From there, I stayed in IT and went to work for one of our biggest customers, Mercer, Inc., where I stayed for 20 years working in a range of different roles. I began first in a local office role, then a unit geographic role and then global roles. I ran our internet and intellectual capital business, and then was the CIO for our Global Compensation Division.

After 20 years with Mercer, I switched over to the insurance industry and began my new role as CIO at Guardian Life Insurance for the Group insurance businesses. After 6 years in the role I was ready for a new challenge and that’s what landed me at ASTM. I had always been familiar with ASTM since I had been using a lot of their standards in my design work back in my days of engineering, so it really brought everything full circle.

What business or technology initiatives will be most significant in driving IT investments in your organisation in the coming year? The largest investment for 2020 and 2021 was the rebuild of all of our customer and member facing software services. At the same time we transformed our internal IT organisation, structure, and working model to meet the demands of this major digital transformation. In the coming year we will continue to be invest in two critical elements – the culture and the people. The first is about being more agile with the ability to work faster with greater quality, and the second is about creating a dynamic ‘right-sourced’ resource infrastructure - connecting the right capability matrix internally with the right partner matrix that can augment our business needs. We work with several strategic partners, from the likes of PwC and Icreon, who help establish the right external capability matrix and execute against our vision to bring ASTM 2.0 to life.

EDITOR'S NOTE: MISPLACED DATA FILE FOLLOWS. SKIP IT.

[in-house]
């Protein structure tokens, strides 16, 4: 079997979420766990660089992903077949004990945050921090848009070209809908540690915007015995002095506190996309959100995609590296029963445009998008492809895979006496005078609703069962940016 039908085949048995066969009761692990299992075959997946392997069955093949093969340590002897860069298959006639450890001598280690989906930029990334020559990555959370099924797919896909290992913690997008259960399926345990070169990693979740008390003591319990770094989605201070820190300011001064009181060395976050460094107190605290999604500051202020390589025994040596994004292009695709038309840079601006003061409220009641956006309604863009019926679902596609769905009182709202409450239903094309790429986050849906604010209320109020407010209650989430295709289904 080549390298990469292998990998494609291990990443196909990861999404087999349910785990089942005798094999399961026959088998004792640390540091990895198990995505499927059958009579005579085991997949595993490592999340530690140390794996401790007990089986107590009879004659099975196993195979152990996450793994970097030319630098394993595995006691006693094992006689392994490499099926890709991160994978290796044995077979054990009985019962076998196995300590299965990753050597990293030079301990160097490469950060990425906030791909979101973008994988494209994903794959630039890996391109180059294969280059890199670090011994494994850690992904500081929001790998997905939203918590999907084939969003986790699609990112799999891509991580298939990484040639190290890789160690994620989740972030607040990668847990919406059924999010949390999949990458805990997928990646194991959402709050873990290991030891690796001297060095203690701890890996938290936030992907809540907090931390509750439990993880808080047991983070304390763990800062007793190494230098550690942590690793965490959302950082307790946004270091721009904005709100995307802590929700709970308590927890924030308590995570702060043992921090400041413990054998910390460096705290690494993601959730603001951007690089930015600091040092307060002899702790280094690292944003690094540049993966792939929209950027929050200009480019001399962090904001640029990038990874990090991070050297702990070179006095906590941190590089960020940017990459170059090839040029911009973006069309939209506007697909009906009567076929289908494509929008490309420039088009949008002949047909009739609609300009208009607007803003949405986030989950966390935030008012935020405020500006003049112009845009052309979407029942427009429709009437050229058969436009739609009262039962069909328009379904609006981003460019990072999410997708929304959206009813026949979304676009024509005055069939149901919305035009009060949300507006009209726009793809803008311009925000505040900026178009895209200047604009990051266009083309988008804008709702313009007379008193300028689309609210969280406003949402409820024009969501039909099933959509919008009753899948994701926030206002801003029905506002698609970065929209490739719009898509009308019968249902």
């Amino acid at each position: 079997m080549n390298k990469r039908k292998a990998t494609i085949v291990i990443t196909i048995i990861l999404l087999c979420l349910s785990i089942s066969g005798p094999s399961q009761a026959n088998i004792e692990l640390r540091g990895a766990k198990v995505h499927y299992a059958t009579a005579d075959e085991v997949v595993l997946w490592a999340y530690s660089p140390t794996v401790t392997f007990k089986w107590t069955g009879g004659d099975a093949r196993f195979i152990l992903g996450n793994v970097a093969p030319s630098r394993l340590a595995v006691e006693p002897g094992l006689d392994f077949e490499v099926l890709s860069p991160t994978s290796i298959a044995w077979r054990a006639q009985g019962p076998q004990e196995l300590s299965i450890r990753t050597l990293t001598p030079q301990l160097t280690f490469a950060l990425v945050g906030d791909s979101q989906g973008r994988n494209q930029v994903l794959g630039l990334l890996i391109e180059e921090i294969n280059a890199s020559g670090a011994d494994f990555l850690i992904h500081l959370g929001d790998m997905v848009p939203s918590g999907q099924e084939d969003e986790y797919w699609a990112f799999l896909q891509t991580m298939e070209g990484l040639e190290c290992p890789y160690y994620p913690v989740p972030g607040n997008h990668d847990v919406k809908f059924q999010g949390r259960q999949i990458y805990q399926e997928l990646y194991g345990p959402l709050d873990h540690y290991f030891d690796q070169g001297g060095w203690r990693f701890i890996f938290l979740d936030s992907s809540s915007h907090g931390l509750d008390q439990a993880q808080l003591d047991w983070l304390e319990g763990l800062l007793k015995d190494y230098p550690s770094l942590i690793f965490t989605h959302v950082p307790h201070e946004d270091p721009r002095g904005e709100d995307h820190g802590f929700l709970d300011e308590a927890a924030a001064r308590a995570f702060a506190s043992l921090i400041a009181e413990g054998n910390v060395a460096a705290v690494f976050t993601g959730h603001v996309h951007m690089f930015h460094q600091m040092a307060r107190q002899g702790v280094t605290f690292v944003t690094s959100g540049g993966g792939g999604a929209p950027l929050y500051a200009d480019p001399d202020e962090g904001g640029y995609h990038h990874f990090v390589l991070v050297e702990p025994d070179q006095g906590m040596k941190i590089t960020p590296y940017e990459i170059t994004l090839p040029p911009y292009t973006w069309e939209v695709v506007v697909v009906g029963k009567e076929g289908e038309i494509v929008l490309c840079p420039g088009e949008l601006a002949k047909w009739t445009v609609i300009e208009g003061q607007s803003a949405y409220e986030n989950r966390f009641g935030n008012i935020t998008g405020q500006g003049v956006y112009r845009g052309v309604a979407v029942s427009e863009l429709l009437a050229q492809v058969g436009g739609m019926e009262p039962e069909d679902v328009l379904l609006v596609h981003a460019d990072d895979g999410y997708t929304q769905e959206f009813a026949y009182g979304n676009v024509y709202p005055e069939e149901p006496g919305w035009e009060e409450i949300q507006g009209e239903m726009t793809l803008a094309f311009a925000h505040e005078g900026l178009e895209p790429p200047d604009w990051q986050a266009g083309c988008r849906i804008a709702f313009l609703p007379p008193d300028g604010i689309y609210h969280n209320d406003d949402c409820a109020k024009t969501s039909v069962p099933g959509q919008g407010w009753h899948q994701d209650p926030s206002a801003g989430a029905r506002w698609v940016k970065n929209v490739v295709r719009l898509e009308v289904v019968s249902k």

What are the CEO's top priorities for you in the coming year? How do you plan to support the business with IT? For 2021 it’s getting all of ASTM 2.0, which is our major digital transformation program, up and out, migrated and launched. That is the top priority for the entire organisation.